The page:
maintaining an inventory level responsive to said optimized inventory level. Description The present invention relates to a method for conducting repairable inventory analysis, and more particularly to a method for computing repairable inventory requirements under uncertainties. Many industries use repairable, or “rotable,” inventories for economic reasons. Rotable parts are different from “expendable” parts, which are parts having a low enough value that the repair of such parts does not make economic sense. Rather, such expendible parts are merely discarded and replaced with new parts. Rotable parts, by contrast, tend to be more expensive, making their repair and reinstallation, rather than simple replacement with a new part, more economically justifiable. Repairing a part or getting a new replacement can have uncertain lead times (i.e., the time interval between ordering a replacement and its delivery), and therefore rotable part inventories are used to bridge the gap between demand for the part and its supply as well as to maintain a selected high level of customer service. Due to the high cost of rotable parts, however, it is desirable to minimize the number of rotable parts held in inventory. But balancing minimal inventory with a desired customer service level (i.e., a measure of customer service defined as a ratio of parts delivered on time to the number of parts ordered) is difficult because the lead times for repairing parts and obtaining replacements are uncertain. Thus, there is a desire to calculate a minimum rotable inventory level that can satisfy a given customer service level. Currently-known attempts to create models solving this problem have not provided satisfactory solutions because they use deterministic methods that assume parts arrive into a repair shop and are repaired according to standard time distributions. In actual practice, however, arrivals and repair time are much more uncertain. Thus, current models for optimizing rotable inventory do not generate satisfactory solutions because they fail to take these uncertainties into account. Further, assets may contain multiple types of rotable parts and the asset service level is determined by the service levels of individual part types. The interrelationships between those part types make it more difficult to determine optimal inventory levels for individual part types to achieve a desired assert service level. Deterministic methods are unable to consider the interrelationships between the parts. There is a desire for a method that can calculate the optimum amount of rotable inventory needed to satisfy a given customer service level while taking these uncertainties into account. The present invention is directed to a method for conducting a repairable inventory analysis that calculates the minimum number of repairable parts to be held in inventory while still being able to satisfy the demand for spare parts even in view of uncertain repair lead times. Given a service level, which is defined as a total number of on-time delivered parts delivered by the total number of requested parts, one embodiment of the method uses a set of equations that relates the optimal rotable inventory level to a customer service level, given arbitrary probability distributions of a repair lead-time and a part arrival process. A search procedure is used to find the optimal rotable inventory level. In one embodiment, it is assumed that the number of parts requiring repair in a given time unit is constant and a part repair lead-time distribution is given. The mean and variance of the number of available parts at any time (or the amount of back orders, if the mean is negative) are computed. In this embodiment, this number is random and cab be proven to be normally distributed. A probability term that corresponds to a given probability level under a normal distribution is computed or looked up from a standard normal distribution table. The corresponding inventory level is computed from the probability term, the mean, and the variance. The number of on-time deliveries is then calculated based on its distribution, which is obtained by truncating the above-mentioned normal distribution with [0,A] and lumping the probability in each tail to the corresponding boundary. If the on-time delivery value is acceptably close to a desired on-time delivery value, the inventory level is deemed to be optimal and can meet desired customer service levels without having excessive, costly extra parts on hand. Otherwise, the probability level is updated following a search procedure, and the above calculation is repeated until the optimal inventory level is obtained. In another embodiment, it is assumed that the number of arriving parts in a given time unit is random. The algorithm described in the previous embodiment still applies, except that the distribution of on-time delivery is more complicated and difficult to obtain in a closed form. Equations for computing the above distribution numerically, and for computing the mean and variance of the number of available parts at any time, are provided. In another embodiment, an asset with multiple part types is analyzed. The asset service level is computed as the product of service levels of individual part types. With the above algorithm, inventory levels for individual part types can be obtained with given service levels, and the problem is formulated as finding the optimal service levels for individual part types. With known per-unit inventory costs, the optimization problem is formulated as minimizing total inventory cost, subject to the above service level relations, and the inventory-service level relationships for individual part types. The invention determines a minimum rotable inventory level that can still satisfy a given desired level of customer service by generating a set of equations that links customer service level to arbitrary probability distribution functions (including empirical distributions) reflecting repair lead-time and part arrival at a repair shop. The method represents a customer service level as a mean of the number of on-time delivered parts during a unit time interval divided by a mean number of arrivals per time unit to obtain a distribution of on-time delivered parts per time unit. A search procedure is used to locate the optimal inventory level using the distribution. Assets having multiple rotable part types can be analyzed using a constrained optimization method. The customer service level is determined based on a desired turn around time (TAT) The algorithms through which the optimal rotable inventory is calculated will now be described. For purposes of explanation in the equations below, I represents the rotable inventory level As noted above, the repair lead-time is uncertain, which therefore makes the customer's turnaround time uncertain as well. In other words, there is no way to predict how quickly a customer can get a repair done or a replacement part installed With the desired turnaround time According to the mathematical Law of Large Numbers, which is known in the art, the probability described in Equation 1 can be rewritten as:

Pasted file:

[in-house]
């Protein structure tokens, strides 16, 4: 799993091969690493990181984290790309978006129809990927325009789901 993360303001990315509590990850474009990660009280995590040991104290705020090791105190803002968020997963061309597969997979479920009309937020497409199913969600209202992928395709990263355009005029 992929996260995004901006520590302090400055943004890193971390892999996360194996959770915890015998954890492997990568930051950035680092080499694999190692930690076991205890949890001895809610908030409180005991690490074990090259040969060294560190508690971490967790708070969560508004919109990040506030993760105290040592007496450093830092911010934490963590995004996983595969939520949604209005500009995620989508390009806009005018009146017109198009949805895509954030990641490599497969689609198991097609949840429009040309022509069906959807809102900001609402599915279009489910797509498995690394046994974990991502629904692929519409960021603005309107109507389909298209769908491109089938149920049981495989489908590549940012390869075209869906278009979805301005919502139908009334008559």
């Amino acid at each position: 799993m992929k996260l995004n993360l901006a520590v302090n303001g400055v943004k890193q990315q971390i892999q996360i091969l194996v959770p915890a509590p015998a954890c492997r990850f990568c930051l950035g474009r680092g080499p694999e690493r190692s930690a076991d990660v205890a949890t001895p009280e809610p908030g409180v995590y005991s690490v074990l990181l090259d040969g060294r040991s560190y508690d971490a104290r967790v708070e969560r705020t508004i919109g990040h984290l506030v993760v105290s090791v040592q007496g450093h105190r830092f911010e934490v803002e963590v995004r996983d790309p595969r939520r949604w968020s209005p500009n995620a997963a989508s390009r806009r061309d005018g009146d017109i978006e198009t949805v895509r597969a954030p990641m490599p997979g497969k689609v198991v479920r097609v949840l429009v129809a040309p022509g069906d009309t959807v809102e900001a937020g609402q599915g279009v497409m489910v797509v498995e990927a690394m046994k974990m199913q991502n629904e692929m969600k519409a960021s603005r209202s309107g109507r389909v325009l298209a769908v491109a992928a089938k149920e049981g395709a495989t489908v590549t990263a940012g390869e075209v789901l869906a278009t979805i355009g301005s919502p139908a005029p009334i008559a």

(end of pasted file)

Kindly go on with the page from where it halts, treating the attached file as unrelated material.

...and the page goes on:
If the number of parts arriving at the repair shop during a given time unit k is constant, the total number of parts that need to be repaired n For the discussion below, assume that a random repair lead-time τ is within a minimum repair time r and a maximum repair time R (i.e., in the interval [r, R]). Based on this information, it is known with certainty that parts that are starting to be repaired at and before time (k−R) will be completed at time k, and parts starting after time (k−r) will still be in repair at time k. Parts having repair start times that start within time [k−R, k−r], however, may or may not be done by time k; in other words, there is a probability, rather than a certainty, that these parts will be done by time k. The total number of repaired parts that will be completely repaired by time k can therefore be expressed as: